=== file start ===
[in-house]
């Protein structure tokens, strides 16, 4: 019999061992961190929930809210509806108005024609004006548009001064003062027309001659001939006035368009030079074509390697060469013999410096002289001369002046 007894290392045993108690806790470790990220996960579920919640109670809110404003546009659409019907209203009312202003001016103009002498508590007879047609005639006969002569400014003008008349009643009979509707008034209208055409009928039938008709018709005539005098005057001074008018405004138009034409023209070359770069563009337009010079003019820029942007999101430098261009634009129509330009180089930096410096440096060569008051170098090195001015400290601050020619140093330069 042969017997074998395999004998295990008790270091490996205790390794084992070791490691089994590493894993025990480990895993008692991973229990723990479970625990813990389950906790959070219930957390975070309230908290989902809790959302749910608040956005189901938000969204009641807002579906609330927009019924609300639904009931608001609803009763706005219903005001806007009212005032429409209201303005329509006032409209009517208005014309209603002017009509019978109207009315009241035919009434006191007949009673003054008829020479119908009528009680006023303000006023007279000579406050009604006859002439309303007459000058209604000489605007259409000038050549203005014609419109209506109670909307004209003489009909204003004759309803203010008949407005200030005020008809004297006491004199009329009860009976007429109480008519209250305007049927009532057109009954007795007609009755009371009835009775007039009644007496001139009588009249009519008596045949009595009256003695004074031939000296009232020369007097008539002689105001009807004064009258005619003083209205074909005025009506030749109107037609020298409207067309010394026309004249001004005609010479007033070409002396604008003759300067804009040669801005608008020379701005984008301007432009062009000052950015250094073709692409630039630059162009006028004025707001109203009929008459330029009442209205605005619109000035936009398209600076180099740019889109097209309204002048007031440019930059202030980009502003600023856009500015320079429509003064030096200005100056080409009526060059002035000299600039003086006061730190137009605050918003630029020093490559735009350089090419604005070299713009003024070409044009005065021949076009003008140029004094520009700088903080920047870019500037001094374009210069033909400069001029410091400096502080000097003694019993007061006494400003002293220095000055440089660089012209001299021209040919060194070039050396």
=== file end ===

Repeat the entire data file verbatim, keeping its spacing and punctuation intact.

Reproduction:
[in-house]
């Protein structure tokens, strides 16, 4: 019999061992961190929930809210509806108005024609004006548009001064003062027309001659001939006035368009030079074509390697060469013999410096002289001369002046 007894290392045993108690806790470790990220996960579920919640109670809110404003546009659409019907209203009312202003001016103009002498508590007879047609005639006969002569400014003008008349009643009979509707008034209208055409009928039938008709018709005539005098005057001074008018405004138009034409023209070359770069563009337009010079003019820029942007999101430098261009634009129509330009180089930096410096440096060569008051170098090195001015400290601050020619140093330069 042969017997074998395999004998295990008790270091490996205790390794084992070791490691089994590493894993025990480990895993008692991973229990723990479970625990813990389950906790959070219930957390975070309230908290989902809790959302749910608040956005189901938000969204009641807002579906609330927009019924609300639904009931608001609803009763706005219903005001806007009212005032429409209201303005329509006032409209009517208005014309209603002017009509019978109207009315009241035919009434006191007949009673003054008829020479119908009528009680006023303000006023007279000579406050009604006859002439309303007459000058209604000489605007259409000038050549203005014609419109209506109670909307004209003489009909204003004759309803203010008949407005200030005020008809004297006491004199009329009860009976007429109480008519209250305007049927009532057109009954007795007609009755009371009835009775007039009644007496001139009588009249009519008596045949009595009256003695004074031939000296009232020369007097008539002689105001009807004064009258005619003083209205074909005025009506030749109107037609020298409207067309010394026309004249001004005609010479007033070409002396604008003759300067804009040669801005608008020379701005984008301007432009062009000052950015250094073709692409630039630059162009006028004025707001109203009929008459330029009442209205605005619109000035936009398209600076180099740019889109097209309204002048007031440019930059202030980009502003600023856009500015320079429509003064030096200005100056080409009526060059002035000299600039003086006061730190137009605050918003630029020093490559735009350089090419604005070299713009003024070409044009005065021949076009003008140029004094520009700088903080920047870019500037001094374009210069033909400069001029410091400096502080000097003694019993007061006494400003002293220095000055440089660089012209001299021209040919060194070039050396």